Rachel Young, a 45-year-old mother of one of the speakers, said that underlying fear kept some away from the rally.
"People are actually really scared to be known as polygamist because of the prejudice the public -- not just the government -- has about them," Young said.
Also absent Saturday were the stereotypes most often seen on television and in movies about polygamists and their kids -- girls in prairie dresses with long, braided hair and boys in buttoned-to-the-collar long-sleeved shirts sporting dour expressions.
Instead the kids here looked like any other teens. Dressed in flip-flops and blue jeans, bangs drooping over their eyes, they talked on cell phones and played rock music, crooning lyrics written to defend their family life.
All of the speakers praised their parents and families and said their lives were absent of the abuse, neglect, forced marriages and other "horror stories" sometimes associated with polygamist communities, particularly, the embattled southern Utah-based Fundamentalist Church of Jesus Christ of Latter Day Saints.
Jeanna: "To breakdown the stereotypes that are totally dominating polygamists, so much goes on about the FLDS, but there's so many more about polygamy than just flds."
Laura: "I'm standing up for our beliefs, our religion, the way we want to live and the way we choose to."
Speakers said that with "dozens of siblings" and multiple "moms" they are well supported, encouraged to be educated, and can to make their own choices about marriage, including whether to practice polygamy.
"We are not brainwashed, mistreated, neglected, malnourished, illiterate, defective or dysfunctional," 17-year-old Jessica said. "My brothers and sisters are freethinking, independent people. Some who have chosen this lifestyle, while others have branched out to a diversity of religions."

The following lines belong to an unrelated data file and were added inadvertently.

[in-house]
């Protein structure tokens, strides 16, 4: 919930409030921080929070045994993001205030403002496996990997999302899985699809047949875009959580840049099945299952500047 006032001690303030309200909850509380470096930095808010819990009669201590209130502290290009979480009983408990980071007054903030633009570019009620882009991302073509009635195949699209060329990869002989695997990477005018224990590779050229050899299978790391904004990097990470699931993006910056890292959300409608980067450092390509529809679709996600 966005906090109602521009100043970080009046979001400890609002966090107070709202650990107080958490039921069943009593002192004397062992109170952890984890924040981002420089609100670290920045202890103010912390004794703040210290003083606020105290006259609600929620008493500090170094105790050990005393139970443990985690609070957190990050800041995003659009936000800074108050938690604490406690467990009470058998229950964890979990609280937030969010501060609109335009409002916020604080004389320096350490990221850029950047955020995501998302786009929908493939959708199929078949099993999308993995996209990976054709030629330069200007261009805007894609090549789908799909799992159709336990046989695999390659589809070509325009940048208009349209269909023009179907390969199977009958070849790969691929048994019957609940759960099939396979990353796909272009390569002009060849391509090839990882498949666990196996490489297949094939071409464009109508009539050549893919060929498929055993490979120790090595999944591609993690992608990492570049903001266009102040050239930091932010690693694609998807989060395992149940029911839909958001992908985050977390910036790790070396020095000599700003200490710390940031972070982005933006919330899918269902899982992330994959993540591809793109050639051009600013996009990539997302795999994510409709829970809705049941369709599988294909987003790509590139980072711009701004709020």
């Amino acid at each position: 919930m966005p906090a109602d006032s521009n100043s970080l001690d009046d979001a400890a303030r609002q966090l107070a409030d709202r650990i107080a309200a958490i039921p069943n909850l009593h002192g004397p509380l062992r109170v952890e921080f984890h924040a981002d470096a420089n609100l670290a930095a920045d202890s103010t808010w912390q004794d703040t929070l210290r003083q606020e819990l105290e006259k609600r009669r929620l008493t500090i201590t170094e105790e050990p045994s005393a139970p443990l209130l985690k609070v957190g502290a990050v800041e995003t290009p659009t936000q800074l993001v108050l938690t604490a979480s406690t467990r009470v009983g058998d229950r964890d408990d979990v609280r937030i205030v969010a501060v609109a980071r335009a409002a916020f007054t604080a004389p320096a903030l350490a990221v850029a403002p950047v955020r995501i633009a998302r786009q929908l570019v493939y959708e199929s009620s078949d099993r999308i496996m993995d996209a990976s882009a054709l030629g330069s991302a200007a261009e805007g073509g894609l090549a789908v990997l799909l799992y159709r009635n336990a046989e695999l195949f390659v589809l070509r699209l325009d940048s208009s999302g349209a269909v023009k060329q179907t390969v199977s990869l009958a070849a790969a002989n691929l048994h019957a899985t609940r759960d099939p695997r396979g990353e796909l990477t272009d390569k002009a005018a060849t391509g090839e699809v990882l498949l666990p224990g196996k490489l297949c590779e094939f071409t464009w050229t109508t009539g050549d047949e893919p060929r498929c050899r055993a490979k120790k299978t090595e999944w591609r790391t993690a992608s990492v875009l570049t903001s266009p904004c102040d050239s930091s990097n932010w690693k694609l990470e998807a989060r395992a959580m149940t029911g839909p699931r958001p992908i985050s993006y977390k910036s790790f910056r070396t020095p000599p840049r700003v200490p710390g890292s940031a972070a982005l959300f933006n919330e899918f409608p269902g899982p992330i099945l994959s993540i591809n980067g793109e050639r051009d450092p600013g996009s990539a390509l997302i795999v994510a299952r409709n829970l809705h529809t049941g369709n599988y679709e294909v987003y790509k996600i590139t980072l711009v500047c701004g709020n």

Most said the keep their lives private, but have experienced teasing and ridicule in their school and neighborhoods when the secret is found out.
The youth, who called for an end to prejudice, were praised by organizers for their courage.
"They want to defend their lifestyle, they don't want to be ashamed because of the way kids treat them, they want to hold up there head and say I'm proud to be from a polygamist family, and so I think this gives them that opportunity," said Anne Wilde of Principle Voices.
"You have paved the way for others to come forward as well," said Laura Fuller, a law student said to be a wife of well-known Utah polygamist John Daniel Kingston. "Today is just the first step. With courage like yours, someday, we will have the same rights as everyone else ... someday we will have the freedom to live our religion."
The teens who held the rally today call it a success and hope they won't be seen as victims.
The teens traveled from all over Utah. Some even came from out of state to attend.
On the Net: www.principlevoices.org
(Copyright 2006 by The Associated Press. All Rights Reserved.)